Mick Henry, the leader of Gateshead council, was in confident mood at Saturday’s televised awards dinner for the Stirling Prize – even before the city’s Millennium Bridge was declared the £20,000 winner. He predicted the result, adding that the Baltic Centre for Contemporary Art would win next year, and Foster’s Gateshead Music Centre, now rebranded as Sage Gateshead, the year after that. “I don’t see why we can’t win three in a row,” the chirpy Tynesider said.
Do it yourself
I understand that Newcastle council, across the Tyne from Gateshead, is trying to muscle in on Gateshead’s success. An urban lighting strategy for the city, drawn up by expert Spiers & Major, incorporates plans to illuminate all the Tyne bridges – except the new one. Councillors were furious, until it was pointed out to them that unlike the other crossings, the Millennium Bridge is entirely owned by Gateshead …
Towels at the ready
However, the award will do no harm to Newcastle and Gateshead’s joint bid to become European city of culture in 2008. The accolade will go to one of a clutch of competing UK cities, but I hear some of the other contenders have as good as thrown in the towel. A colleague of mine paid a visit to the offices of rival bidder Cardiff recently. “Newcastle and Gateshead are going to win,” a senior member of Cardiff’s bid team told him glumly.
Proudly nipping at the heels
Our canine analogies in our consultants league table at the end of last month drew a few barks, but thankfully no bites, from the featured firms. Assael Architecture, which came in at number 182 in the listing of 200, has taken our analogy so much to heart that it is producing a brochure devoted to chihuahuas. The brochure unfolds to reveal a large photo of a chihuahua, and with the kind of attention to detail you would expect from Assael, the oversized pooch has been carefully marked “not to scale”.
Attack of the fashion police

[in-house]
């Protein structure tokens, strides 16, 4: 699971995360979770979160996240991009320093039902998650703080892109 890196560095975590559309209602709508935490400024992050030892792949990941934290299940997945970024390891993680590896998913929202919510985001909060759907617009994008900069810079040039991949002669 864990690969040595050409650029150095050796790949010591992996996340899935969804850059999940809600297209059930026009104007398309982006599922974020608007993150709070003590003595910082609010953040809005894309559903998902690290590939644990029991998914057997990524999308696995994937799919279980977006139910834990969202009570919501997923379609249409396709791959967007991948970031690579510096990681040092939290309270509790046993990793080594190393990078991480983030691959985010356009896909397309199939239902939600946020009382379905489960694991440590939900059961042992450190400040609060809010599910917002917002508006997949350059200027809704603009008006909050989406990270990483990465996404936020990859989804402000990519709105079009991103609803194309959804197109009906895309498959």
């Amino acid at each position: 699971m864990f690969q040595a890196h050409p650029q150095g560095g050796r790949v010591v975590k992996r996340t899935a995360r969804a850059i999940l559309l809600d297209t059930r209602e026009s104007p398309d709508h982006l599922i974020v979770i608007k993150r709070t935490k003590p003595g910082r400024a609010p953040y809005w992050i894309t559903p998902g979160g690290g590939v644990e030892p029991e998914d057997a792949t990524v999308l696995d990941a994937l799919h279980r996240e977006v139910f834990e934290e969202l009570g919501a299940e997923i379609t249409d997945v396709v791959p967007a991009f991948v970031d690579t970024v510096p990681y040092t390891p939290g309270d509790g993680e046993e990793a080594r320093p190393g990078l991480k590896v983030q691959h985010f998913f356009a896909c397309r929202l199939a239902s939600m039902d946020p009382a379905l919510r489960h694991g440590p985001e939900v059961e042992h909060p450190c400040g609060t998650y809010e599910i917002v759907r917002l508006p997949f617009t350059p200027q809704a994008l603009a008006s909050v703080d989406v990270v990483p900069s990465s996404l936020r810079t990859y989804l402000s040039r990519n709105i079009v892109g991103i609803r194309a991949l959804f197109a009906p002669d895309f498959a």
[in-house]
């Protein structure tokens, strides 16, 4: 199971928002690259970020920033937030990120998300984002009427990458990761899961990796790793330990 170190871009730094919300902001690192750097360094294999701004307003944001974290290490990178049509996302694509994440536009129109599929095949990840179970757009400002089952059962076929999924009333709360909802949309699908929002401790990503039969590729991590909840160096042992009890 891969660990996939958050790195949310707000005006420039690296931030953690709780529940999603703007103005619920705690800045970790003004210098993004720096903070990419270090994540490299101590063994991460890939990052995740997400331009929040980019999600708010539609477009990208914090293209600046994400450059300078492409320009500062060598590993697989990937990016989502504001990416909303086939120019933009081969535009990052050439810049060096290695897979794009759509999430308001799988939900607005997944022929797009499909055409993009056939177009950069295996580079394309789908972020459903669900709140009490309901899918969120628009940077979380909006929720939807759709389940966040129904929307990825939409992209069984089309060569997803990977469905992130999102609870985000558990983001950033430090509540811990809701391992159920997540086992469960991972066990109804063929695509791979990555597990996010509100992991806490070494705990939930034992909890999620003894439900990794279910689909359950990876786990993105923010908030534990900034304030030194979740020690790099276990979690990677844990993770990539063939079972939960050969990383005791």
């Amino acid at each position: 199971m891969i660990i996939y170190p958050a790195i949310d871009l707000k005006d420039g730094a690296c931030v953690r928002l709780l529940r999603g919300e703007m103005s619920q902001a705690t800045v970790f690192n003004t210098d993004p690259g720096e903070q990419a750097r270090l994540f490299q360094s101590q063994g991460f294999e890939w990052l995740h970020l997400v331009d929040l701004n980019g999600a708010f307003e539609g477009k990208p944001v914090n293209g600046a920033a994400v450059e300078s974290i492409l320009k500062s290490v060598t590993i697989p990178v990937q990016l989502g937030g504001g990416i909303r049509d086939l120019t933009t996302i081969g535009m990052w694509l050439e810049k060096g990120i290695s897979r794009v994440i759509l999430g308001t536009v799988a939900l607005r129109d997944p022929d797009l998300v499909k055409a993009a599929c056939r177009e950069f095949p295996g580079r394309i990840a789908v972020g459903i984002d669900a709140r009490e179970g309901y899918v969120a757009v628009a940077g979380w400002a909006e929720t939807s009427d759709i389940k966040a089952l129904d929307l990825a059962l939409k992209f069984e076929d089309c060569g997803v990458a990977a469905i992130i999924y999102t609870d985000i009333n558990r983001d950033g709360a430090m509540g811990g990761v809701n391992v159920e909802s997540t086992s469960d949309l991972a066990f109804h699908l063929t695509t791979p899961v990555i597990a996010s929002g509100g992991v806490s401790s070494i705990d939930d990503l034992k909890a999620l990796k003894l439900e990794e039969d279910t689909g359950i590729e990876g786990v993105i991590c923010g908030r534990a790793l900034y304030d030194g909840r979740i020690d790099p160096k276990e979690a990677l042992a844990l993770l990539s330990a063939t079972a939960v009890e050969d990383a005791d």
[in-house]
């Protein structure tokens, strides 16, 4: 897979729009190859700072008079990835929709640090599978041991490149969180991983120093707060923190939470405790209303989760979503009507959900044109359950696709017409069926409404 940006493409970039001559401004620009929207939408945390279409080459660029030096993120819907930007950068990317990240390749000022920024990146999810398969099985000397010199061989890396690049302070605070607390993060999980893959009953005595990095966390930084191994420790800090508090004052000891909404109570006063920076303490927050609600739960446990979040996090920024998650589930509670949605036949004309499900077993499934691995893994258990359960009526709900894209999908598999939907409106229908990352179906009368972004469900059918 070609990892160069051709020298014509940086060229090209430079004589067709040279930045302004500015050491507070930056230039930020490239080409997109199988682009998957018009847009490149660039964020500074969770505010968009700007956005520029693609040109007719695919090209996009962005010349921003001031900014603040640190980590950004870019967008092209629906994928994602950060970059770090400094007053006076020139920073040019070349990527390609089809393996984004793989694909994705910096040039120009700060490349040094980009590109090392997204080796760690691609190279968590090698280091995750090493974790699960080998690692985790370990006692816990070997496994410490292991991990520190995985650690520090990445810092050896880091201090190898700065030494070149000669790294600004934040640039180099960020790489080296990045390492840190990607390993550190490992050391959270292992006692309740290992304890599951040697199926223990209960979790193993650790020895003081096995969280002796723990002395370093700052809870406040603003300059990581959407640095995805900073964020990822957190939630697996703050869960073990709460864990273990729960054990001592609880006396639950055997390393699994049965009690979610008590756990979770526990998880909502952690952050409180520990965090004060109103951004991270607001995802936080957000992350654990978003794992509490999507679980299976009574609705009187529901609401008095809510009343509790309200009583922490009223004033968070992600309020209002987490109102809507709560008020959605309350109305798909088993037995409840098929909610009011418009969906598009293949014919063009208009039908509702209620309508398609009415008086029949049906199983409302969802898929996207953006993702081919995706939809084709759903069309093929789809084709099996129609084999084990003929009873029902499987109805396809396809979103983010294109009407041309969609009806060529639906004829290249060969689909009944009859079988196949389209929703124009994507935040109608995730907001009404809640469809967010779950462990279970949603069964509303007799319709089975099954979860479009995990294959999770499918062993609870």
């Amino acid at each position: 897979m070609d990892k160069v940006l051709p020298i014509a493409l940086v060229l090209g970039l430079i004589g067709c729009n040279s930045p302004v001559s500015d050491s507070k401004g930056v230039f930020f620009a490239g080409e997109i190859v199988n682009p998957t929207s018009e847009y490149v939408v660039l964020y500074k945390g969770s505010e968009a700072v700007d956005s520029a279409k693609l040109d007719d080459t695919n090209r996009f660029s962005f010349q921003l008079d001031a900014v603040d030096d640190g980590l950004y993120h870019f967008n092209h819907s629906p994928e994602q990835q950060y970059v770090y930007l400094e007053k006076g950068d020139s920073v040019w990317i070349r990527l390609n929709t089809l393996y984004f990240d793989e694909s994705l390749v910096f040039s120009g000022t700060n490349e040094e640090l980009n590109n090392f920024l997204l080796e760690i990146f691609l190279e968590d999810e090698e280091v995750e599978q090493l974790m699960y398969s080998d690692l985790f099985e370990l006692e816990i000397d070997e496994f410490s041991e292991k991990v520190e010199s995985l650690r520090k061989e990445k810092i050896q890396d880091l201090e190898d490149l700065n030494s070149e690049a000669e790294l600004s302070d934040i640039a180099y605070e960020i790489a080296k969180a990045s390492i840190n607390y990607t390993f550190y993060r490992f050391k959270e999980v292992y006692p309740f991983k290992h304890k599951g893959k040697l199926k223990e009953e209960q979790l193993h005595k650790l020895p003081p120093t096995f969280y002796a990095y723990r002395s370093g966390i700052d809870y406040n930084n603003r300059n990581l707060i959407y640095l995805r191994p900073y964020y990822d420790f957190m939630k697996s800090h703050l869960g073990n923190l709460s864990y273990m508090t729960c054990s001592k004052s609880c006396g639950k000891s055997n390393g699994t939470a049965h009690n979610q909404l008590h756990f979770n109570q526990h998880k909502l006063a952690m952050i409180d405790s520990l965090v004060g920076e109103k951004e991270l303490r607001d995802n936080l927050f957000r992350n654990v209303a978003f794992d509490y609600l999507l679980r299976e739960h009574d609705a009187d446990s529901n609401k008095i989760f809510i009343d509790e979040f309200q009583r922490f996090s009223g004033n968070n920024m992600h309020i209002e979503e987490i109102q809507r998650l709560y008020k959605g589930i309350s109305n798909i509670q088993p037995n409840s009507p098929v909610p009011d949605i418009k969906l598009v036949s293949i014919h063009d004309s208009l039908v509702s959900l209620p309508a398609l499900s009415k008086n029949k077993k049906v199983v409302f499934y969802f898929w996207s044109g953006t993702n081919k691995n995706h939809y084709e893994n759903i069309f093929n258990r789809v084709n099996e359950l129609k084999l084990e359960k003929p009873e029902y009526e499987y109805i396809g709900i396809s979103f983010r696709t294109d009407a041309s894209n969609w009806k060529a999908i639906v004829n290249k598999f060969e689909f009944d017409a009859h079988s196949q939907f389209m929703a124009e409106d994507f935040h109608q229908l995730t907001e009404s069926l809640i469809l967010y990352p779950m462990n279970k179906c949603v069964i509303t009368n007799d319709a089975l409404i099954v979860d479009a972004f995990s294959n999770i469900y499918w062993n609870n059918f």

News reaches me that Paul Corby, the hard-talking construction boss of union Amicus, put his foot in it at the Labour conference in Blackpool a couple of weeks ago. Corby’s Chelsea boots caught the attention of the security team’s metal detector, forcing him to take them off and put them through the X-ray machine.
The straight talking Yorkshireman said he felt like he was being accused of being a shoe bomber. Still, at least his trousers didn’t fall down when he was asked to remove his belt.
A majestic flop
In a belated celebration of the Jubilee, contractor Curzon Holdings held a regal drinks evening at the Roof Gardens in Kensington High Street, west London, last week. However the soiree was slightly marred by the star attraction: an impersonator of Her Majesty. While the impressionist did actually look like the Queen, she sounded absolutely nothing like her. After a few lame royal gags the audience responded to her excruciating 10-minute speech by resuming their conversations. Attention might have been diverted by Curzon chief David Freeborn’s face, which had turned a regal shade of purple.
There’s always one
London Housing Federation chairman Ben Wilson has hit on a crisp and effective way of dealing with that conference scourge, the mobile phone ringing at the back of the hall. Before introducing a question-and-answer session with housing and planning minister Lord Rooker last week, Wilson announced that anyone whose mobile interrupted the meeting would be fined £10, payable to the charity Age Concern.
Sure enough, halfway through Rooker’s presentation, ringing noises emanated from the handbag of one hapless housing association official, who dutifully stumped up a tenner.
Brick up your ears
Stanhope and CABE supremo Sir Stuart Lipton celebrates his 60th birthday next month, and invitations are being dispatched. Those expecting to be on the guest list had better make sure they have a large letterbox: the invite is a London brick with a message attached. Or is Lipton going to play up to his reputation as a bruiser by slinging the invites through people’s windows?
Early bird counts his chickens
I’ve been gently ticked off by Lord Foster’s office for including too much gossip about the great man in recent issues. I therefore promise that next week’s column will be a Foster-free zone.
But here’s just one more snippet. Apparently, Foster is so keen to win the World Trade Centre competition that he started detailed work on his designs a full three weeks before his proposal was shortlisted. OK, Norman, that’s it for a while.